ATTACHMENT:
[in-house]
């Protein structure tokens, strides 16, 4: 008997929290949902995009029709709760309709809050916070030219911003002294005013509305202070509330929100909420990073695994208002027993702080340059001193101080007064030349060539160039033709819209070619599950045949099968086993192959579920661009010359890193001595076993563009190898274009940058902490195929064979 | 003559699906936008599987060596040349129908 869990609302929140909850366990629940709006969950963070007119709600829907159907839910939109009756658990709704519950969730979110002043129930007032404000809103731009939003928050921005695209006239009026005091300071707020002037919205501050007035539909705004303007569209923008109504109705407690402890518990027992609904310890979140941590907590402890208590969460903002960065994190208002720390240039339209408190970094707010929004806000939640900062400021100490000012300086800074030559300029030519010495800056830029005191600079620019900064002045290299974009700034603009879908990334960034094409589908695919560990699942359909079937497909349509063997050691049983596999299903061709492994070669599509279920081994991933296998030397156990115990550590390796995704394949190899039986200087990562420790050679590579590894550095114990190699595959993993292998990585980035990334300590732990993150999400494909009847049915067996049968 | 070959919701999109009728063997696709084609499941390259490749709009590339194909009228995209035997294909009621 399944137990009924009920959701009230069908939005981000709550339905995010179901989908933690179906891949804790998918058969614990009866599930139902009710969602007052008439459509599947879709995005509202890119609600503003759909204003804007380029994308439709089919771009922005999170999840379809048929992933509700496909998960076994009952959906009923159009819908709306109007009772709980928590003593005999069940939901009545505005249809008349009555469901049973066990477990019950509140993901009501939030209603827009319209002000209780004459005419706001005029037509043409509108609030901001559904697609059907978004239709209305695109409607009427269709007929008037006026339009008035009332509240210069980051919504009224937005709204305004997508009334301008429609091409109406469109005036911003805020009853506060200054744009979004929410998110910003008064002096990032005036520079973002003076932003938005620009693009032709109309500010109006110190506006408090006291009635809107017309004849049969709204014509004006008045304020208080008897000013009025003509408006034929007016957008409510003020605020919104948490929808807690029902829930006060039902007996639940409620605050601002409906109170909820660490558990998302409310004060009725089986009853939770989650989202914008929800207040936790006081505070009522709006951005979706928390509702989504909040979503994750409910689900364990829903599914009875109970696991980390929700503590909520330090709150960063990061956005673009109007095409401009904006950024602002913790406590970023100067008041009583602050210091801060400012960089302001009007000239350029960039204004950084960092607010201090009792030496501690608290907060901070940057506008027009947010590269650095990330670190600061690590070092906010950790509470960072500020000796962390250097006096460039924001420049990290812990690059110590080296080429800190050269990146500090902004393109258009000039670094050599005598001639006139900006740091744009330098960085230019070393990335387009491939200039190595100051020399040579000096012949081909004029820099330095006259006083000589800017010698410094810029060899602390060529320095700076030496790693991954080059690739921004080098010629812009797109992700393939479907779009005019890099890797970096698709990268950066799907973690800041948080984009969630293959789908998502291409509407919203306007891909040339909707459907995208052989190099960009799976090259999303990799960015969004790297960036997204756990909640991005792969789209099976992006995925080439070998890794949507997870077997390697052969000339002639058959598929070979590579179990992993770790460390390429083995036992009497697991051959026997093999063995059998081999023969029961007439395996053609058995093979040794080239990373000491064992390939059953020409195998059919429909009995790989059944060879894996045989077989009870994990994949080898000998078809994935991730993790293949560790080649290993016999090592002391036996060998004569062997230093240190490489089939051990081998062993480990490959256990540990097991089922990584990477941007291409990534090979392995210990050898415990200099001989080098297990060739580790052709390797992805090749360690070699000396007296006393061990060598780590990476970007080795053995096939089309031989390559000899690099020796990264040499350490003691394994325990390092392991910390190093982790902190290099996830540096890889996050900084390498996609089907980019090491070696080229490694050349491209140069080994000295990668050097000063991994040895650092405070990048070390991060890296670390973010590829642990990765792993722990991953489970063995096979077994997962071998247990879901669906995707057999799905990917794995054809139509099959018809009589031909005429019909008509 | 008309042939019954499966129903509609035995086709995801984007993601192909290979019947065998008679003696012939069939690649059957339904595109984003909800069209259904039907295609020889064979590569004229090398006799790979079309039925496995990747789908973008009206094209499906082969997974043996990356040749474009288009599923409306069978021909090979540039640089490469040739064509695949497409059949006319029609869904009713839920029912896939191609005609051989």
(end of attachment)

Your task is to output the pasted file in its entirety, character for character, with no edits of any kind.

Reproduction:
[in-house]
């Protein structure tokens, strides 16, 4: 008997929290949902995009029709709760309709809050916070030219911003002294005013509305202070509330929100909420990073695994208002027993702080340059001193101080007064030349060539160039033709819209070619599950045949099968086993192959579920661009010359890193001595076993563009190898274009940058902490195929064979 | 003559699906936008599987060596040349129908 869990609302929140909850366990629940709006969950963070007119709600829907159907839910939109009756658990709704519950969730979110002043129930007032404000809103731009939003928050921005695209006239009026005091300071707020002037919205501050007035539909705004303007569209923008109504109705407690402890518990027992609904310890979140941590907590402890208590969460903002960065994190208002720390240039339209408190970094707010929004806000939640900062400021100490000012300086800074030559300029030519010495800056830029005191600079620019900064002045290299974009700034603009879908990334960034094409589908695919560990699942359909079937497909349509063997050691049983596999299903061709492994070669599509279920081994991933296998030397156990115990550590390796995704394949190899039986200087990562420790050679590579590894550095114990190699595959993993292998990585980035990334300590732990993150999400494909009847049915067996049968 | 070959919701999109009728063997696709084609499941390259490749709009590339194909009228995209035997294909009621 399944137990009924009920959701009230069908939005981000709550339905995010179901989908933690179906891949804790998918058969614990009866599930139902009710969602007052008439459509599947879709995005509202890119609600503003759909204003804007380029994308439709089919771009922005999170999840379809048929992933509700496909998960076994009952959906009923159009819908709306109007009772709980928590003593005999069940939901009545505005249809008349009555469901049973066990477990019950509140993901009501939030209603827009319209002000209780004459005419706001005029037509043409509108609030901001559904697609059907978004239709209305695109409607009427269709007929008037006026339009008035009332509240210069980051919504009224937005709204305004997508009334301008429609091409109406469109005036911003805020009853506060200054744009979004929410998110910003008064002096990032005036520079973002003076932003938005620009693009032709109309500010109006110190506006408090006291009635809107017309004849049969709204014509004006008045304020208080008897000013009025003509408006034929007016957008409510003020605020919104948490929808807690029902829930006060039902007996639940409620605050601002409906109170909820660490558990998302409310004060009725089986009853939770989650989202914008929800207040936790006081505070009522709006951005979706928390509702989504909040979503994750409910689900364990829903599914009875109970696991980390929700503590909520330090709150960063990061956005673009109007095409401009904006950024602002913790406590970023100067008041009583602050210091801060400012960089302001009007000239350029960039204004950084960092607010201090009792030496501690608290907060901070940057506008027009947010590269650095990330670190600061690590070092906010950790509470960072500020000796962390250097006096460039924001420049990290812990690059110590080296080429800190050269990146500090902004393109258009000039670094050599005598001639006139900006740091744009330098960085230019070393990335387009491939200039190595100051020399040579000096012949081909004029820099330095006259006083000589800017010698410094810029060899602390060529320095700076030496790693991954080059690739921004080098010629812009797109992700393939479907779009005019890099890797970096698709990268950066799907973690800041948080984009969630293959789908998502291409509407919203306007891909040339909707459907995208052989190099960009799976090259999303990799960015969004790297960036997204756990909640991005792969789209099976992006995925080439070998890794949507997870077997390697052969000339002639058959598929070979590579179990992993770790460390390429083995036992009497697991051959026997093999063995059998081999023969029961007439395996053609058995093979040794080239990373000491064992390939059953020409195998059919429909009995790989059944060879894996045989077989009870994990994949080898000998078809994935991730993790293949560790080649290993016999090592002391036996060998004569062997230093240190490489089939051990081998062993480990490959256990540990097991089922990584990477941007291409990534090979392995210990050898415990200099001989080098297990060739580790052709390797992805090749360690070699000396007296006393061990060598780590990476970007080795053995096939089309031989390559000899690099020796990264040499350490003691394994325990390092392991910390190093982790902190290099996830540096890889996050900084390498996609089907980019090491070696080229490694050349491209140069080994000295990668050097000063991994040895650092405070990048070390991060890296670390973010590829642990990765792993722990991953489970063995096979077994997962071998247990879901669906995707057999799905990917794995054809139509099959018809009589031909005429019909008509 | 008309042939019954499966129903509609035995086709995801984007993601192909290979019947065998008679003696012939069939690649059957339904595109984003909800069209259904039907295609020889064979590569004229090398006799790979079309039925496995990747789908973008009206094209499906082969997974043996990356040749474009288009599923409306069978021909090979540039640089490469040739064509695949497409059949006319029609869904009713839920029912896939191609005609051989």